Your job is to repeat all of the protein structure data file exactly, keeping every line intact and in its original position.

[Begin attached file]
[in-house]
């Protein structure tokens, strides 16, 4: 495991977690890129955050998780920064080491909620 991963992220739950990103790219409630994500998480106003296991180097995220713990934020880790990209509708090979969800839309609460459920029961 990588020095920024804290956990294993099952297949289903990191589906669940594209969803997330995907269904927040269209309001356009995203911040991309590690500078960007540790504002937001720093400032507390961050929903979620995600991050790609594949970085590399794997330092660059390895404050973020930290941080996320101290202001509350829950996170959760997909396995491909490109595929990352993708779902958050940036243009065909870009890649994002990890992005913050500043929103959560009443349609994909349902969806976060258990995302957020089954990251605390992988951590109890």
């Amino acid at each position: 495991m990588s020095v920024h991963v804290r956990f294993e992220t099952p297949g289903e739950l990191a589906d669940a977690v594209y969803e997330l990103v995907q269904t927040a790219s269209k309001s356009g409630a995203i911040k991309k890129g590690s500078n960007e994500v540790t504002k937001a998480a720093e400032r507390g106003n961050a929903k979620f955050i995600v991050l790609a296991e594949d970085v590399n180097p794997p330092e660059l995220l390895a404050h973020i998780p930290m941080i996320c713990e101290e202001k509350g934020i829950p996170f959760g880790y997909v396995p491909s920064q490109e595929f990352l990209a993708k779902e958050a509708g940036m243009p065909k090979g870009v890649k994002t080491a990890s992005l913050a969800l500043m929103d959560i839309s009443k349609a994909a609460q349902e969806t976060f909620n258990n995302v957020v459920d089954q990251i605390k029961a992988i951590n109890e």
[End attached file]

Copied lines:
[in-house]
């Protein structure tokens, strides 16, 4: 495991977690890129955050998780920064080491909620 991963992220739950990103790219409630994500998480106003296991180097995220713990934020880790990209509708090979969800839309609460459920029961 990588020095920024804290956990294993099952297949289903990191589906669940594209969803997330995907269904927040269209309001356009995203911040991309590690500078960007540790504002937001720093400032507390961050929903979620995600991050790609594949970085590399794997330092660059390895404050973020930290941080996320101290202001509350829950996170959760997909396995491909490109595929990352993708779902958050940036243009065909870009890649994002990890992005913050500043929103959560009443349609994909349902969806976060258990995302957020089954990251605390992988951590109890």
């Amino acid at each position: 495991m990588s020095v920024h991963v804290r956990f294993e992220t099952p297949g289903e739950l990191a589906d669940a977690v594209y969803e997330l990103v995907q269904t927040a790219s269209k309001s356009g409630a995203i911040k991309k890129g590690s500078n960007e994500v540790t504002k937001a998480a720093e400032r507390g106003n961050a929903k979620f955050i995600v991050l790609a296991e594949d970085v590399n180097p794997p330092e660059l995220l390895a404050h973020i998780p930290m941080i996320c713990e101290e202001k509350g934020i829950p996170f959760g880790y997909v396995p491909s920064q490109e595929f990352l990209a993708k779902e958050a509708g940036m243009p065909k090979g870009v890649k994002t080491a990890s992005l913050a969800l500043m929103d959560i839309s009443k349609a994909a609460q349902e969806t976060f909620n258990n995302v957020v459920d089954q990251i605390k029961a992988i951590n109890e």